t may sound obvious, and it is, but it is a factor that is also often overlooked. The key to successful shed hunting is to look in areas that the bucks were living when they shed their antlers. This can be accomplished in a few different ways. The most obvious one is to keep tabs on the bucks while they are nearing the time they will shed. The exact timing can vary from January through to April for the majority of the bucks. Factors affecting the timing include location and condition of the animals. Condition can be affected by a variety of factors but the main ones are the weather and snowfall immediately following the rut in November and December. The bucks will always get very run down through mid to late November and need a few weeks post rut to recover. If they do not get this, they can remain in poorer condition going into the heart of winter. A buck in poorer condition will most often experience a drop in testosterone earlier in the winter which triggers shedding of his antlers. It is also very important that the animals are not disturbed through the heart of winter, so ‘keeping tabs on animals’ should not include tromping through their bedding areas every few days. Not only will this hurt the animals and likely kill some individuals, but it will make them leave the area and lower your chances of finding sheds anyway. However, if you can find some vantage points to watch feeding areas in the mornings and evenings, you can get a good idea of exactly where they are hanging out. These scouring sessions should be treated like a hunt, with care being taken to play the wind so your scent does not drift into areas where the deer are feeding or bedding. Once you have a good idea of their habits, or if you are in an area that you know well, then there is little harm in searching feeding areas, even in the middle of winter. Again, these searches be conducted like a hunt, being mindful of the wind and ensuring your scent is not blowing straight into bedding areas at close range. Bedding areas should never be searched in the heart of winter for all the reasons already mentioned. Take notes on where the bedding areas are, and head in once the snow is melted and green up has started. Obviously, we don’t all have time, or even interest in spending the dead of winter freezing on hilltops watching deer to track where they shed, but thankfully there are easy ways to figure out where the deer have spent their winters. Even if you start from scratch in the spring, after the snow melts, with little knowledge of an area. The obvious ways are to talk to locals and landowners, use imagery and maps you can find online, and most importantly cover ground and pay attention to what you are seeing in the field. There is a big difference between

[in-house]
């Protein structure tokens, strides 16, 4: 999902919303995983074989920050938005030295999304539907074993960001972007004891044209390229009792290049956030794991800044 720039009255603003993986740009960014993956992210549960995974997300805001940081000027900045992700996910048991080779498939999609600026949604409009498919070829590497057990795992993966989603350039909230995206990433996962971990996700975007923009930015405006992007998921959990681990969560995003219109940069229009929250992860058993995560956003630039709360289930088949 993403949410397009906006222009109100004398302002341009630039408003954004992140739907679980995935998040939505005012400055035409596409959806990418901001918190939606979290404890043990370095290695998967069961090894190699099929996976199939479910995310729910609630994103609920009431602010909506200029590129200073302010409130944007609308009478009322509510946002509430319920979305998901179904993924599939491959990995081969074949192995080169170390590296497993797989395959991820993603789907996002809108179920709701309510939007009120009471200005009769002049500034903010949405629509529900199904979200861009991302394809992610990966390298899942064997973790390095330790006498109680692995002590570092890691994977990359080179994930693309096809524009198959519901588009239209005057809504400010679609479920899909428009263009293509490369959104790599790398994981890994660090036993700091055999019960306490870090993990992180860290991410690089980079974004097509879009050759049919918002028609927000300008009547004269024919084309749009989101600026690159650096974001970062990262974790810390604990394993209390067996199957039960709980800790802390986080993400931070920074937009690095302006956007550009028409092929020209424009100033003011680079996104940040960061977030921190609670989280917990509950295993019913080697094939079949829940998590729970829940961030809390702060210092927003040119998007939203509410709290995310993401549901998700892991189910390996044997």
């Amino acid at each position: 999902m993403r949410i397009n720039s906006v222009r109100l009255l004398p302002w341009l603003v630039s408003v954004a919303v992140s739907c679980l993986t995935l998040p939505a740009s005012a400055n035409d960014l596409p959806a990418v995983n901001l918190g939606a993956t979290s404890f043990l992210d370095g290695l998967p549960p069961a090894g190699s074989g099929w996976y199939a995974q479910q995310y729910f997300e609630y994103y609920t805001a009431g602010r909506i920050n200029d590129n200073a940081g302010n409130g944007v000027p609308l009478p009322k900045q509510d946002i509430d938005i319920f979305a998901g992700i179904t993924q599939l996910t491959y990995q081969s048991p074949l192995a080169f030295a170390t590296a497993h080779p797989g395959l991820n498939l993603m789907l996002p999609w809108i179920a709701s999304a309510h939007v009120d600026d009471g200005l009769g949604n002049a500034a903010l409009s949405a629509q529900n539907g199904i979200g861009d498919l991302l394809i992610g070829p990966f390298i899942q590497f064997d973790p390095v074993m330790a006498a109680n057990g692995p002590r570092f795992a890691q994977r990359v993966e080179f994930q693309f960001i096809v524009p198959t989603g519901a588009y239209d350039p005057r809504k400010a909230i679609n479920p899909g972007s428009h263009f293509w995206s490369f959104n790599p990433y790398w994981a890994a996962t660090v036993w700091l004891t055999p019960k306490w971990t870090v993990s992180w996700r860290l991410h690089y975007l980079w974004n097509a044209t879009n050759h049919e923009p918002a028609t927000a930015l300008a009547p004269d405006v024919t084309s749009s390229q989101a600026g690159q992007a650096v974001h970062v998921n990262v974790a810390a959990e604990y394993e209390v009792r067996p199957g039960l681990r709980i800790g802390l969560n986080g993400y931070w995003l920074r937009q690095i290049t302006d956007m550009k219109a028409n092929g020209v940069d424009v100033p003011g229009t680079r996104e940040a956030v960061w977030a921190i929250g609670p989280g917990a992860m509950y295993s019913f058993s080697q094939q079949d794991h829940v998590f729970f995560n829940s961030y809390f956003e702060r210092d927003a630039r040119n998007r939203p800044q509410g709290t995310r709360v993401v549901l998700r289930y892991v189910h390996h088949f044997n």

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going for a walk, and shed hunting. If you are not confident about where the bucks were when they shed their antlers, then going for walks should be your first step. ‘Walks’, as opposed to ‘shed hunting’ means covering ground quickly. Not the slow methodical approach of a shed hunt, but just covering as much ground as you can quickly to figure out where the deer wintered. It is quite obvious and can be noticed quickly once you find a spot. Signs of a deer wintering area include evidence of feeding, which can be shrubs that have been browsed, large amounts of droppings, or trails of droppings where many deer travelled, evidence where the ground has been tore up as the deer have dug through the snow, and presence of food sources (hay fields, spilled or piled grain, attractive shrubs such as chokecherries, saskatoons, etc., standing unharvested crops or swaths, green ground cover such as creeping cedars). Topography can also play a role with south facing slopes and windswept, open slopes being most attractive to animals through the winter. A walk through these areas can provide a lot of information on where the wildlife has wintered. Once you find an area with clear signs of winter feeding, then you can slow down and start the shed hunt. Another trick is that if you find one fresh shed, there is a good chance that you will find more fairly close. Late winter, deer can become herded up and often many bucks live, bed and feed together meaning all their antlers will be relatively close. If you time it just right when there is a little bit of snow left, then the deer trails will be blatently obvious as packed ice trails where the rest of the snow is melted. These trails are gold mines telling you where the animals were travelling and can identify both feeding and bedding areas depending which direction you follow it. There are not hard and fast rules when it comes to finding a lot of sheds while out hunting. Like any type of hunt, a key part